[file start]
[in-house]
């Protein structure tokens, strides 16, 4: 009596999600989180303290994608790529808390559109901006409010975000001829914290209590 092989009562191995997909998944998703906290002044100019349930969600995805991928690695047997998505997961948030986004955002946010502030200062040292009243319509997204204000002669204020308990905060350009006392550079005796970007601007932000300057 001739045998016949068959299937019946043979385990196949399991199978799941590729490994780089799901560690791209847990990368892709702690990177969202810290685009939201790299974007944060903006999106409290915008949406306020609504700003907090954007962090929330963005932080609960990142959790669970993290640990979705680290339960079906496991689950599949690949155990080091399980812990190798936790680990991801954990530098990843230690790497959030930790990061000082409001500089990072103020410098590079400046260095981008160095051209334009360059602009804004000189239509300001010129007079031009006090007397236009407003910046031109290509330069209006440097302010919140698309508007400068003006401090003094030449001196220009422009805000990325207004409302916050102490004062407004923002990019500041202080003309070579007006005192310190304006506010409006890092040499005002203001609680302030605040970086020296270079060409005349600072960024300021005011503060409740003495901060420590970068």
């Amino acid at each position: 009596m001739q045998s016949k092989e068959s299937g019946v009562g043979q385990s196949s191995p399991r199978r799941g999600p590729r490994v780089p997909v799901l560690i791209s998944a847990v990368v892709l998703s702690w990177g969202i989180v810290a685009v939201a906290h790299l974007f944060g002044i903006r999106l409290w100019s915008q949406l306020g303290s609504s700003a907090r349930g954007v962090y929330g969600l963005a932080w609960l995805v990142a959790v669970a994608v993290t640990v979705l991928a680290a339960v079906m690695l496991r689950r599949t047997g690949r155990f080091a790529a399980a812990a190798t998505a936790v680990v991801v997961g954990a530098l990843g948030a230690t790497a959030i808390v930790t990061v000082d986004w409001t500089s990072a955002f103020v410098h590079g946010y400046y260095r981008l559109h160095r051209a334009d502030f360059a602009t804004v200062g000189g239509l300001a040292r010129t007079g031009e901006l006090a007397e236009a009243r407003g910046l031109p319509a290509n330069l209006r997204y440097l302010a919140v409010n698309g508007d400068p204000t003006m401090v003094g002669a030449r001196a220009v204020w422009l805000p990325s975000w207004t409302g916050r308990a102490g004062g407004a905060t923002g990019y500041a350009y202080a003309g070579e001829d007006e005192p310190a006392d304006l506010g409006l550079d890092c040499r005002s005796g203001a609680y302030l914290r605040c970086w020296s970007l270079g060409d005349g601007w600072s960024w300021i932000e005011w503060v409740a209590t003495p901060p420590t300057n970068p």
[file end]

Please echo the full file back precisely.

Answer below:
[in-house]
């Protein structure tokens, strides 16, 4: 009596999600989180303290994608790529808390559109901006409010975000001829914290209590 092989009562191995997909998944998703906290002044100019349930969600995805991928690695047997998505997961948030986004955002946010502030200062040292009243319509997204204000002669204020308990905060350009006392550079005796970007601007932000300057 001739045998016949068959299937019946043979385990196949399991199978799941590729490994780089799901560690791209847990990368892709702690990177969202810290685009939201790299974007944060903006999106409290915008949406306020609504700003907090954007962090929330963005932080609960990142959790669970993290640990979705680290339960079906496991689950599949690949155990080091399980812990190798936790680990991801954990530098990843230690790497959030930790990061000082409001500089990072103020410098590079400046260095981008160095051209334009360059602009804004000189239509300001010129007079031009006090007397236009407003910046031109290509330069209006440097302010919140698309508007400068003006401090003094030449001196220009422009805000990325207004409302916050102490004062407004923002990019500041202080003309070579007006005192310190304006506010409006890092040499005002203001609680302030605040970086020296270079060409005349600072960024300021005011503060409740003495901060420590970068």
């Amino acid at each position: 009596m001739q045998s016949k092989e068959s299937g019946v009562g043979q385990s196949s191995p399991r199978r799941g999600p590729r490994v780089p997909v799901l560690i791209s998944a847990v990368v892709l998703s702690w990177g969202i989180v810290a685009v939201a906290h790299l974007f944060g002044i903006r999106l409290w100019s915008q949406l306020g303290s609504s700003a907090r349930g954007v962090y929330g969600l963005a932080w609960l995805v990142a959790v669970a994608v993290t640990v979705l991928a680290a339960v079906m690695l496991r689950r599949t047997g690949r155990f080091a790529a399980a812990a190798t998505a936790v680990v991801v997961g954990a530098l990843g948030a230690t790497a959030i808390v930790t990061v000082d986004w409001t500089s990072a955002f103020v410098h590079g946010y400046y260095r981008l559109h160095r051209a334009d502030f360059a602009t804004v200062g000189g239509l300001a040292r010129t007079g031009e901006l006090a007397e236009a009243r407003g910046l031109p319509a290509n330069l209006r997204y440097l302010a919140v409010n698309g508007d400068p204000t003006m401090v003094g002669a030449r001196a220009v204020w422009l805000p990325s975000w207004t409302g916050r308990a102490g004062g407004a905060t923002g990019y500041a350009y202080a003309g070579e001829d007006e005192p310190a006392d304006l506010g409006l550079d890092c040499r005002s005796g203001a609680y302030l914290r605040c970086w020296s970007l270079g060409d005349g601007w600072s960024w300021i932000e005011w503060v409740a209590t003495p901060p420590t300057n970068p």